Common Grammatical Mistakes in English – And How to Avoid Them.

English Grammar mistakes

If you’re currently in the process of learning English, and you’re struggling to get to grips with our grammar, don’t take it to heart.

Part 1:

1. Misplaced apostrophes: Apostrophes aren’t difficult to use once you know how, but putting them in the wrong place is one of the most common grammar mistakes in the English language.

The rules:

  • Apostrophes indicate possession – something belonging to something or someone else.
  • To indicate something belonging to one person, the apostrophe goes before the ‘s’. For instance, “The girl’s horse.”

How not to do it: Ex:

  •   The horse’s are in the field.
  •   Pen’s for sale.
  •   In the 1980’s.

How to do it properly: Ex:

  •   The horses are in the field
  •   Pens for sale.
  •   In the 1980s.

2.Your/you’re:

The rules:

  •    “Your” indicates possession – something belonging to you.
  •    “You’re” is short for “you are”.

How not to do it: Ex:

  •    Your beautiful
  •    Do you know when your coming over?

How to do it properly: Ex:

  • You’re beautiful.
  • Do you know when you’re coming over?

3.Its/it’s:

The rules:

  •    “It’s” is only ever used when short for “it is”.
  •    “Its” indicates something belonging to something that isn’t masculine or feminine (like “his” and “hers”, but used when you’re not talking about a person).

How not to do it: Ex:

  •    Its snowing outside.
  •    The sofa looks great with it’s new cover.

How to do it properly: Ex:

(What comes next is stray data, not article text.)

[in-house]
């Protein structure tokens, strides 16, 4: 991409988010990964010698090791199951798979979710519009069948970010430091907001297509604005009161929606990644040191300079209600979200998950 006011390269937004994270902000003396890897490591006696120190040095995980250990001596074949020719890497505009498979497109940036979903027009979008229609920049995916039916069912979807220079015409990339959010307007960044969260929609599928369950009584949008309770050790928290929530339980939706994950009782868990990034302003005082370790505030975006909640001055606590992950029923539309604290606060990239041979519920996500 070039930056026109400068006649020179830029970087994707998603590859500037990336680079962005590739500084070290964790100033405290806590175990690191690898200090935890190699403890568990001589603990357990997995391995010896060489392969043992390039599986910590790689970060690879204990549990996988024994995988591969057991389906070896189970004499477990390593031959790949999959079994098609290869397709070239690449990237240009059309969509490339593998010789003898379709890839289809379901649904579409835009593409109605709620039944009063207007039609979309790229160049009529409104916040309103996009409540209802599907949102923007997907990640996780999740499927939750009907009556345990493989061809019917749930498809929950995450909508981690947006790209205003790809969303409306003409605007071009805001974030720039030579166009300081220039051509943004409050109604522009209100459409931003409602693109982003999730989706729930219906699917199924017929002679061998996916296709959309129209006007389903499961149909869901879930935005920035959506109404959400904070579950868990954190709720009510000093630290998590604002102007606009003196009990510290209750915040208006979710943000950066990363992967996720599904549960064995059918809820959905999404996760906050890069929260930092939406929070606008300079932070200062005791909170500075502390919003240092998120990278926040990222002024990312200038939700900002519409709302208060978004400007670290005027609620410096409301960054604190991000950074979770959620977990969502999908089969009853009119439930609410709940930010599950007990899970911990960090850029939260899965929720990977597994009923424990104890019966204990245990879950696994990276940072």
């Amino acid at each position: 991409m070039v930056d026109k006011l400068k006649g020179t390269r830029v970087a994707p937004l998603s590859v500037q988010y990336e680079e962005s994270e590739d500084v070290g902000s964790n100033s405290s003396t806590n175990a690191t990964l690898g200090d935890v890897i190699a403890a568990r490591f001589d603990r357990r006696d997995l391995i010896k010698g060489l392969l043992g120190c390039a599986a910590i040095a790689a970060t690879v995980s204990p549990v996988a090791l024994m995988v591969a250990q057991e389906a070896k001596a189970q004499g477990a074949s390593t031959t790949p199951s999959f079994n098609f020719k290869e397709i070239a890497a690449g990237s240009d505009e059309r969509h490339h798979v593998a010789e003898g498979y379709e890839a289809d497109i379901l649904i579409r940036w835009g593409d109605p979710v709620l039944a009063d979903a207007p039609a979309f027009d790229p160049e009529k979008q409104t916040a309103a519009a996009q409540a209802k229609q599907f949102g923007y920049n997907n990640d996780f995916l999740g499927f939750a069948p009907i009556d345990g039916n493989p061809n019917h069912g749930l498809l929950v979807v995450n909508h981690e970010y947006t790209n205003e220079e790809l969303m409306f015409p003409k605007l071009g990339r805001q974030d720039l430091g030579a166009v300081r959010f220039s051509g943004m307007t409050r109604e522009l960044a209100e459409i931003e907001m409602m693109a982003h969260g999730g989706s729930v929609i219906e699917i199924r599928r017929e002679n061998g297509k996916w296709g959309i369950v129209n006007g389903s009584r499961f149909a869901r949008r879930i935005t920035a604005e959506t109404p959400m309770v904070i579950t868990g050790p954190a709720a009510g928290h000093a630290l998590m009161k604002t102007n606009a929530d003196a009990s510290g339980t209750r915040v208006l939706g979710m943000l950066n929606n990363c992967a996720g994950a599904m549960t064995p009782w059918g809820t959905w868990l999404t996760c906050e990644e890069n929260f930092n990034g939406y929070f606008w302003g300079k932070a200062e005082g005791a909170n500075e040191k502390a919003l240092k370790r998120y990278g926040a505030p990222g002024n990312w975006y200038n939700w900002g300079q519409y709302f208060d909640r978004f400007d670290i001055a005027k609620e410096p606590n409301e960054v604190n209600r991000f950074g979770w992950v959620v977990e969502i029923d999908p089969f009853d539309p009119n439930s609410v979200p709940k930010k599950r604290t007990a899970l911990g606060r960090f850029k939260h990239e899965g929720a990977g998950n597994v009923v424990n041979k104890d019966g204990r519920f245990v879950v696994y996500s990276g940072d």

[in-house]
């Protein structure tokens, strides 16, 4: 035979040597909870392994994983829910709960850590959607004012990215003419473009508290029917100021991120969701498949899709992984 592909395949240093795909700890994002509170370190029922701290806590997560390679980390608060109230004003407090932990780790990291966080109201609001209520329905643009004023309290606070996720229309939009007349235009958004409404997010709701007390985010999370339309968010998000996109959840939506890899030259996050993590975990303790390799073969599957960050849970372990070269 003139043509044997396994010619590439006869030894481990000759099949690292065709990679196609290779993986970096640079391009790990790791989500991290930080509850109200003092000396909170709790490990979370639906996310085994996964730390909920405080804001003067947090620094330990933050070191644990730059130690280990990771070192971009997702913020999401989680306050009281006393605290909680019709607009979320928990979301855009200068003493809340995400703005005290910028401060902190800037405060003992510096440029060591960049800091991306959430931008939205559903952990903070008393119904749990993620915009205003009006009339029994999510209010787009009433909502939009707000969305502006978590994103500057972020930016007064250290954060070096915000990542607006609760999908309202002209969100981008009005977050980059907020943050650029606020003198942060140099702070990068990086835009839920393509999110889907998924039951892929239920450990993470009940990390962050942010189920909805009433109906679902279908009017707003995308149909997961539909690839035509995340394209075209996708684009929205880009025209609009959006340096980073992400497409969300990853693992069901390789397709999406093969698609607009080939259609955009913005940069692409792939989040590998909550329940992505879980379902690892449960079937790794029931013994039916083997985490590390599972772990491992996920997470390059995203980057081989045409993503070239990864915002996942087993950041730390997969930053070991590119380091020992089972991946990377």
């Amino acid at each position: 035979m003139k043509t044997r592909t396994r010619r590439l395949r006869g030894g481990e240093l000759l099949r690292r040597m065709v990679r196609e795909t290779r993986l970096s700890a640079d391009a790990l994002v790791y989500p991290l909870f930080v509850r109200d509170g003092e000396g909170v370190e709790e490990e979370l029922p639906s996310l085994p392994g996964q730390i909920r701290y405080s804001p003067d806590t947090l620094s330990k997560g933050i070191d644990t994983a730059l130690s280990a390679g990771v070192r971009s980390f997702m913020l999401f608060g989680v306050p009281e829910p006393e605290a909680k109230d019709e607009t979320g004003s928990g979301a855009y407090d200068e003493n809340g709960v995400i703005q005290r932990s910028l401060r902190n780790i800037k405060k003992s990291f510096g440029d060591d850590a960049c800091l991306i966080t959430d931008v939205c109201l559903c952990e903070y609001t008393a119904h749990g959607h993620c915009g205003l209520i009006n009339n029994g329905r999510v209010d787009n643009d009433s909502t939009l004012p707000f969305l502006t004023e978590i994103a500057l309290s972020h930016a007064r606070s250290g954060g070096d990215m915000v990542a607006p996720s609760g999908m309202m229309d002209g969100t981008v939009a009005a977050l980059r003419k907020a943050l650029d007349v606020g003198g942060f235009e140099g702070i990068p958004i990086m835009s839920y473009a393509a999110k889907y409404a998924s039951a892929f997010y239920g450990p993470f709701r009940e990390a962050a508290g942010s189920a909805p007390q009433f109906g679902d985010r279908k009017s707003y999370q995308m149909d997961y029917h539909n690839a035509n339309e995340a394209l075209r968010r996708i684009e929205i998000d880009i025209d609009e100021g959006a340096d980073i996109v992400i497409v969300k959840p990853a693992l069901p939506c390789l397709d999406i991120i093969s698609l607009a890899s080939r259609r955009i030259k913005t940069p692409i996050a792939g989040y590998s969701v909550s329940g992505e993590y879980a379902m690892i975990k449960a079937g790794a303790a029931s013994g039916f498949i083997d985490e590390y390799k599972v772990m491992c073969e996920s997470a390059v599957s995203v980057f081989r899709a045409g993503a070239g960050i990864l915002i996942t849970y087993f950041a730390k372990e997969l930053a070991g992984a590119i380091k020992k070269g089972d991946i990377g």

• It’s snowing outside.
  • The sofa looks great with its new cover.

4.“Could/would/should of”:

The rules:

  • When people write “should of”, what they really mean is “should have”.
  • Written down, the shortened version of “should have” is “should’ve”.

How not to do it: Ex:

  •    We could of gone there today.
  •    I would of done it sooner.

How to do it properly: Ex:

  • We could’ve gone there today.
  • I would have done it sooner.

5.There/their/they’re:

The rules:

  • Use “there” to refer to a place that isn’t here – “over there”.
  • We also use “there” to state something – “There are no cakes left.”

How not to do it: Ex:

  •    Their going to be here soon.
  •    We should contact they’re agent.

How to do it properly: Ex:

  • They’re going to be here soon.
  • We should contact their agent.

So, stay tuned and share U-Dictionary app with your friends & family so that you can get more useful English Learning articles.

Note: This article has been adapted from the following source:

https://www.oxford-royale.co.uk/articles/15-common-grammar-gripes-avoid.html

 

 

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